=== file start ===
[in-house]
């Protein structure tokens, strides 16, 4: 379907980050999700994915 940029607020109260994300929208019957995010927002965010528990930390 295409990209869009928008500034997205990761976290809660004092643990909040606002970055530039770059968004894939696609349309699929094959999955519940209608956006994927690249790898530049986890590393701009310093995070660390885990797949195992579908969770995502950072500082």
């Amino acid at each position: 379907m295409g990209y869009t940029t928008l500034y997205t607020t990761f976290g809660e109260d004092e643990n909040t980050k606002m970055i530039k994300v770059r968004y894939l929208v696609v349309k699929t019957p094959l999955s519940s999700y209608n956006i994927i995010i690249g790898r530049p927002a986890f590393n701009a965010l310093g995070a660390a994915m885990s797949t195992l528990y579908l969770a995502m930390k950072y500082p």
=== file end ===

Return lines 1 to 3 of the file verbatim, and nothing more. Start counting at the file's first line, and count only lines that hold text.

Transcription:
[in-house]
């Protein structure tokens, strides 16, 4: 379907980050999700994915 940029607020109260994300929208019957995010927002965010528990930390 295409990209869009928008500034997205990761976290809660004092643990909040606002970055530039770059968004894939696609349309699929094959999955519940209608956006994927690249790898530049986890590393701009310093995070660390885990797949195992579908969770995502950072500082």
């Amino acid at each position: 379907m295409g990209y869009t940029t928008l500034y997205t607020t990761f976290g809660e109260d004092e643990n909040t980050k606002m970055i530039k994300v770059r968004y894939l929208v696609v349309k699929t019957p094959l999955s519940s999700y209608n956006i994927i995010i690249g790898r530049p927002a986890f590393n701009a965010l310093g995070a660390a994915m885990s797949t195992l528990y579908l969770a995502m930390k950072y500082p």